A 3½-yr-old boy with infantile genetic agranulocytosis (IGA) has had recurrent infections since the age of 3 mo. Characteristically he shows permanent, almost complete neutropenia with relative monocytosis in the peripheral blood, together with a bone marrow rich in proliferative myeloid cells, but lacking in mature ones. Results of in vitro cloning of the patient’s bone marrow cells in soft agar indicate that human-spleen-conditioned medium can induce the formation of large granulocyte colonies with normal maturation. The cloning efficiency, colony size, and degree of maturation were no less than in cultures seeded with normal marrow cells. Neither the addition of patient’s serum to normal marrow culture, nor the addition of normal serum to patient’s marrow culture, caused any change in cloning efficiency or degree of maturation. These observations suggest that precursors of granulocytes in cases of IGA are potentially capable of normal proliferation and maturation provided that they are supplied with an inducer such as that derived from human spleen.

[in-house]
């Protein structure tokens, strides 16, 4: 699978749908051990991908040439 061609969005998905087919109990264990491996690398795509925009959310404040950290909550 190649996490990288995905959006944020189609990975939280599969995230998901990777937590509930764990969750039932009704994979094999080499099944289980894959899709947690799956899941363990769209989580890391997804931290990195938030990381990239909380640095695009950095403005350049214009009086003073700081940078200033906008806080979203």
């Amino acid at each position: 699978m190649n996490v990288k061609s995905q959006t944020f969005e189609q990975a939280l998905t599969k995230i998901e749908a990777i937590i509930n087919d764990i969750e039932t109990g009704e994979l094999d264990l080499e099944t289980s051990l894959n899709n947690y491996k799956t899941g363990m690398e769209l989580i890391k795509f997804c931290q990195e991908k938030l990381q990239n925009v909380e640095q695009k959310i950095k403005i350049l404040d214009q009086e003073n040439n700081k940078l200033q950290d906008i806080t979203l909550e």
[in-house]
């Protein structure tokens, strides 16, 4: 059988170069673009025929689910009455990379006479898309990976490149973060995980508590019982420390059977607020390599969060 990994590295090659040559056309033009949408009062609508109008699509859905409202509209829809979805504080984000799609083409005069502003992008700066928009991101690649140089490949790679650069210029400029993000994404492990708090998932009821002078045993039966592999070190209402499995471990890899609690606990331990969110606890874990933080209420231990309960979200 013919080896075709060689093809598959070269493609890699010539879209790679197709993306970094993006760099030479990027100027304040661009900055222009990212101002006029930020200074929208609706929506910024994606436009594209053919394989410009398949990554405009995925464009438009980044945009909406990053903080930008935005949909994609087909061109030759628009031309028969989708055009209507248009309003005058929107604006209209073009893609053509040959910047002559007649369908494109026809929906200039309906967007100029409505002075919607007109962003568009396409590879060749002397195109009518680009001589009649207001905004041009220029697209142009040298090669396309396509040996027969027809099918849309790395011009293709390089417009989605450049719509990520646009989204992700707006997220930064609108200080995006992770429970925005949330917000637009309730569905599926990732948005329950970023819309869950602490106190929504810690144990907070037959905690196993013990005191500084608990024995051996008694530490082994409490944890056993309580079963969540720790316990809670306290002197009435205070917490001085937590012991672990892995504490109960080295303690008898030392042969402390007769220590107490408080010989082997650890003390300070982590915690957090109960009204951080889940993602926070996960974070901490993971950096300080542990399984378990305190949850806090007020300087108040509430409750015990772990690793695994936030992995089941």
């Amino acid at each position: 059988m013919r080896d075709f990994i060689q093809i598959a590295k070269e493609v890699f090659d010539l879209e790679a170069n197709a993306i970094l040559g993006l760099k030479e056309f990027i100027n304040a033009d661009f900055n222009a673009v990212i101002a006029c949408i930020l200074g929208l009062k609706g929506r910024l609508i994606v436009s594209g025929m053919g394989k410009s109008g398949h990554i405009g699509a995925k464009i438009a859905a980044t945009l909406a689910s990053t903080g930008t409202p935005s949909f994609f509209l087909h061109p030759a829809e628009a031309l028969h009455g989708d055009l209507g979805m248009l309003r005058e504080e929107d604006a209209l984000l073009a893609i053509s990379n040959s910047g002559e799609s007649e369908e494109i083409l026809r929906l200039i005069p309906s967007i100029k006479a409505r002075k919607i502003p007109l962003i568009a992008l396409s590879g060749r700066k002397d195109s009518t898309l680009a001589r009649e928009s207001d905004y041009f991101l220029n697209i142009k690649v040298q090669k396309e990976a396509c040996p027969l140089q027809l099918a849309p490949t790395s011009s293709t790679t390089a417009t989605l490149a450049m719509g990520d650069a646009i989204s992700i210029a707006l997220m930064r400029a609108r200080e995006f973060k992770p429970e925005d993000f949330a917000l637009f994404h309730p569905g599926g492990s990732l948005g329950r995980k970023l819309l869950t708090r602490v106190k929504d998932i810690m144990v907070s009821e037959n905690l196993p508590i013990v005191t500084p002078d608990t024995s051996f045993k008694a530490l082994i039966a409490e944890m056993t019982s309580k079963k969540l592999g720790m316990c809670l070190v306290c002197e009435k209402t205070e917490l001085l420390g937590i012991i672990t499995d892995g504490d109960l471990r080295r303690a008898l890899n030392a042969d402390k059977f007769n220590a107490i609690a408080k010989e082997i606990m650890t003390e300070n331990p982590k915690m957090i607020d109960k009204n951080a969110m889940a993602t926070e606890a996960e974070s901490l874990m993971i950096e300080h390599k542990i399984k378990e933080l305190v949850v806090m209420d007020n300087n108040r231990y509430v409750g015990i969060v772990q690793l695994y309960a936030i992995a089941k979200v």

- Submitted December 4, 1970.
- Revision received February 15, 1971.
- Accepted February 19, 1971.
- © 1971 by American Society of Hematology, Inc.